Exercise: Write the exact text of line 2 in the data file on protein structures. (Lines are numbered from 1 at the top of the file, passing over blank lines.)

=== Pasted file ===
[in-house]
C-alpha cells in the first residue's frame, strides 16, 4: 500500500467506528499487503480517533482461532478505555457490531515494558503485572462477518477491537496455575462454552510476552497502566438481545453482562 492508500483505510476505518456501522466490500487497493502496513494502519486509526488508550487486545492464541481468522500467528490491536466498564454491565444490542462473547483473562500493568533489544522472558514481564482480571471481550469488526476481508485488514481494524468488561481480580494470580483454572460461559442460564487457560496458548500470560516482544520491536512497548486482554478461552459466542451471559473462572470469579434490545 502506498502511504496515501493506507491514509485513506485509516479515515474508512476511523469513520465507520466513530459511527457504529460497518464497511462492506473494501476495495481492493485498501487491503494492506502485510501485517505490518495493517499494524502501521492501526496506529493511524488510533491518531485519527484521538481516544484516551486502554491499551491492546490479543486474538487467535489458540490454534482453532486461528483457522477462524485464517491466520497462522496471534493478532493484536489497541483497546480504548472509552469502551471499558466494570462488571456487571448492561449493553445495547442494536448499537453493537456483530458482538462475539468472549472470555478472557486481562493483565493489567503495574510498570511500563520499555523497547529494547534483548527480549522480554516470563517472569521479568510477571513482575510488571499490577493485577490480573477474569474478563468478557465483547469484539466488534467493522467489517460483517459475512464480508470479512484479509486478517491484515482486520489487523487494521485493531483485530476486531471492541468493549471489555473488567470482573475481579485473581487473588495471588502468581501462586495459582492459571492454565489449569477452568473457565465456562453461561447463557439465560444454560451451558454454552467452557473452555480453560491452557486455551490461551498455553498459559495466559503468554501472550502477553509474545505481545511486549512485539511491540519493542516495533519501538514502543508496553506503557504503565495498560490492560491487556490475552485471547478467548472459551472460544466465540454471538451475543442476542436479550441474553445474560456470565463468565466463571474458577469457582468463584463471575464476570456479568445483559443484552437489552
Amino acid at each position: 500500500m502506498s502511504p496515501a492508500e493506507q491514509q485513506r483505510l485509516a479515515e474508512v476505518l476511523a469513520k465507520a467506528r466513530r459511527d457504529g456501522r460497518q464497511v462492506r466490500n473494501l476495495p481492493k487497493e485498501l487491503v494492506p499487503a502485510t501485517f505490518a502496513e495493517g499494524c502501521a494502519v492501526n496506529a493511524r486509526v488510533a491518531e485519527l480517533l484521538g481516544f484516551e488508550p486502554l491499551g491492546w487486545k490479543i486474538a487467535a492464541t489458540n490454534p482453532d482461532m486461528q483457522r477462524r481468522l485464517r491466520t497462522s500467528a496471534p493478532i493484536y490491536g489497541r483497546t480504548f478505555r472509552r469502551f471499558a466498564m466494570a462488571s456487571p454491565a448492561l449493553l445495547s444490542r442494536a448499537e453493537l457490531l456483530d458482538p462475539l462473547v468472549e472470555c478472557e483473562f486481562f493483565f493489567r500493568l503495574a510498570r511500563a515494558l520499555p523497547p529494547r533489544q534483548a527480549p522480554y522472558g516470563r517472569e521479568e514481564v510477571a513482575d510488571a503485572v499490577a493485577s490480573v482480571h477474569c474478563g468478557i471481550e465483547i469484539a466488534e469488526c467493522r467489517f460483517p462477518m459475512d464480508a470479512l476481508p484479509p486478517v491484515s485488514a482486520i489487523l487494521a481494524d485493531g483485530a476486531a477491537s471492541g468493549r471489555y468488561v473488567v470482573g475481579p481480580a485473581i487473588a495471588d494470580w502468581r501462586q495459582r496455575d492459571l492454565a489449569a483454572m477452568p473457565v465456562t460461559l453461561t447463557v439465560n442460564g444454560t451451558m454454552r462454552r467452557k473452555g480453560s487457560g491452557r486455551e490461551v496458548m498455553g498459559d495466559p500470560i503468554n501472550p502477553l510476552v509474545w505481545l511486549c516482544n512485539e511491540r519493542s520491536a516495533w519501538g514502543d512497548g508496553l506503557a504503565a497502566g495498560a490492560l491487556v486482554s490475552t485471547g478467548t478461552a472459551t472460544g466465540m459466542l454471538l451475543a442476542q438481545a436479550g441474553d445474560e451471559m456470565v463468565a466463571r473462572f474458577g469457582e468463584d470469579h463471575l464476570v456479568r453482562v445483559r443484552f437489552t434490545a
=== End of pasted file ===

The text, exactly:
C-alpha cells in the first residue's frame, strides 16, 4: 500500500467506528499487503480517533482461532478505555457490531515494558503485572462477518477491537496455575462454552510476552497502566438481545453482562 492508500483505510476505518456501522466490500487497493502496513494502519486509526488508550487486545492464541481468522500467528490491536466498564454491565444490542462473547483473562500493568533489544522472558514481564482480571471481550469488526476481508485488514481494524468488561481480580494470580483454572460461559442460564487457560496458548500470560516482544520491536512497548486482554478461552459466542451471559473462572470469579434490545 502506498502511504496515501493506507491514509485513506485509516479515515474508512476511523469513520465507520466513530459511527457504529460497518464497511462492506473494501476495495481492493485498501487491503494492506502485510501485517505490518495493517499494524502501521492501526496506529493511524488510533491518531485519527484521538481516544484516551486502554491499551491492546490479543486474538487467535489458540490454534482453532486461528483457522477462524485464517491466520497462522496471534493478532493484536489497541483497546480504548472509552469502551471499558466494570462488571456487571448492561449493553445495547442494536448499537453493537456483530458482538462475539468472549472470555478472557486481562493483565493489567503495574510498570511500563520499555523497547529494547534483548527480549522480554516470563517472569521479568510477571513482575510488571499490577493485577490480573477474569474478563468478557465483547469484539466488534467493522467489517460483517459475512464480508470479512484479509486478517491484515482486520489487523487494521485493531483485530476486531471492541468493549471489555473488567470482573475481579485473581487473588495471588502468581501462586495459582492459571492454565489449569477452568473457565465456562453461561447463557439465560444454560451451558454454552467452557473452555480453560491452557486455551490461551498455553498459559495466559503468554501472550502477553509474545505481545511486549512485539511491540519493542516495533519501538514502543508496553506503557504503565495498560490492560491487556490475552485471547478467548472459551472460544466465540454471538451475543442476542436479550441474553445474560456470565463468565466463571474458577469457582468463584463471575464476570456479568445483559443484552437489552